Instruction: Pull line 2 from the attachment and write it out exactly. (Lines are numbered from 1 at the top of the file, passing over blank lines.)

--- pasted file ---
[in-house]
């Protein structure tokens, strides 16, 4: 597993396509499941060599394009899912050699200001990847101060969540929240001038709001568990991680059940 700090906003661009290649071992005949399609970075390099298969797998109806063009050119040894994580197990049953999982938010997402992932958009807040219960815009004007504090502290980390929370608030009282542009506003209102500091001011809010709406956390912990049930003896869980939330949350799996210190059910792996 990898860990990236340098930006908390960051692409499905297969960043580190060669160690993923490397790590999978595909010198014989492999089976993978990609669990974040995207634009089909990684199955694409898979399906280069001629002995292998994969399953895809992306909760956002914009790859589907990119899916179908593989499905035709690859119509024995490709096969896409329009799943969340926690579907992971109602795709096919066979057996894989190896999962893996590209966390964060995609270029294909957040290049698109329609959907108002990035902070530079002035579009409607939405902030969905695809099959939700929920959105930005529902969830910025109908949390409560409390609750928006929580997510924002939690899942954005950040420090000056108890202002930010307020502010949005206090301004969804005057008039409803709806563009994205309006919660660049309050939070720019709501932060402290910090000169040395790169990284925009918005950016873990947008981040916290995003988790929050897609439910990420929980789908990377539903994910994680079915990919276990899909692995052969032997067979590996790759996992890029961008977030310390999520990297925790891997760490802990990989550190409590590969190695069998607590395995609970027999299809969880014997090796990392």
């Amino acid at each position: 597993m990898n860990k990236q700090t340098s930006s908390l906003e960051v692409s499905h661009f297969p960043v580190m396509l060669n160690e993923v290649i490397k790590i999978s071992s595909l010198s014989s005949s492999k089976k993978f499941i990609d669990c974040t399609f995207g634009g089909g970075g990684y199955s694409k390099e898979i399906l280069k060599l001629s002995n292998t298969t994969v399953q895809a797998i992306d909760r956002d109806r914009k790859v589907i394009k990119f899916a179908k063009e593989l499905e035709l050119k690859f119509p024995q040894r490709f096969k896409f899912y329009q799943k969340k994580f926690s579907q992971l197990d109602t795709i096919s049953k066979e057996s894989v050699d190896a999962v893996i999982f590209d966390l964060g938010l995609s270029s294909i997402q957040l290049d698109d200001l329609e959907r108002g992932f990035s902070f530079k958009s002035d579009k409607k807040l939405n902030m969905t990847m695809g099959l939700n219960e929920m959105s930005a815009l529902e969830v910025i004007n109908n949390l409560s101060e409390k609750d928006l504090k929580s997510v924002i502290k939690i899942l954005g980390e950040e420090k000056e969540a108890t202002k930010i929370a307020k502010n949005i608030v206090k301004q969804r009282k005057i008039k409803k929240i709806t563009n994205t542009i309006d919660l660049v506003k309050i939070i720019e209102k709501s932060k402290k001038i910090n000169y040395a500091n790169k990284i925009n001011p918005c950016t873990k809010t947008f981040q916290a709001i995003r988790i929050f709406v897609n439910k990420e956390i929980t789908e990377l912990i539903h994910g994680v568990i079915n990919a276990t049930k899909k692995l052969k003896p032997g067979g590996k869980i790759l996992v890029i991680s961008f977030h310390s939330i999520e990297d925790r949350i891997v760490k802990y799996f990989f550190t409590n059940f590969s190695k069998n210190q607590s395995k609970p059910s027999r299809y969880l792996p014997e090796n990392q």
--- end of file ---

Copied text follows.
């Protein structure tokens, strides 16, 4: 597993396509499941060599394009899912050699200001990847101060969540929240001038709001568990991680059940 700090906003661009290649071992005949399609970075390099298969797998109806063009050119040894994580197990049953999982938010997402992932958009807040219960815009004007504090502290980390929370608030009282542009506003209102500091001011809010709406956390912990049930003896869980939330949350799996210190059910792996 990898860990990236340098930006908390960051692409499905297969960043580190060669160690993923490397790590999978595909010198014989492999089976993978990609669990974040995207634009089909990684199955694409898979399906280069001629002995292998994969399953895809992306909760956002914009790859589907990119899916179908593989499905035709690859119509024995490709096969896409329009799943969340926690579907992971109602795709096919066979057996894989190896999962893996590209966390964060995609270029294909957040290049698109329609959907108002990035902070530079002035579009409607939405902030969905695809099959939700929920959105930005529902969830910025109908949390409560409390609750928006929580997510924002939690899942954005950040420090000056108890202002930010307020502010949005206090301004969804005057008039409803709806563009994205309006919660660049309050939070720019709501932060402290910090000169040395790169990284925009918005950016873990947008981040916290995003988790929050897609439910990420929980789908990377539903994910994680079915990919276990899909692995052969032997067979590996790759996992890029961008977030310390999520990297925790891997760490802990990989550190409590590969190695069998607590395995609970027999299809969880014997090796990392």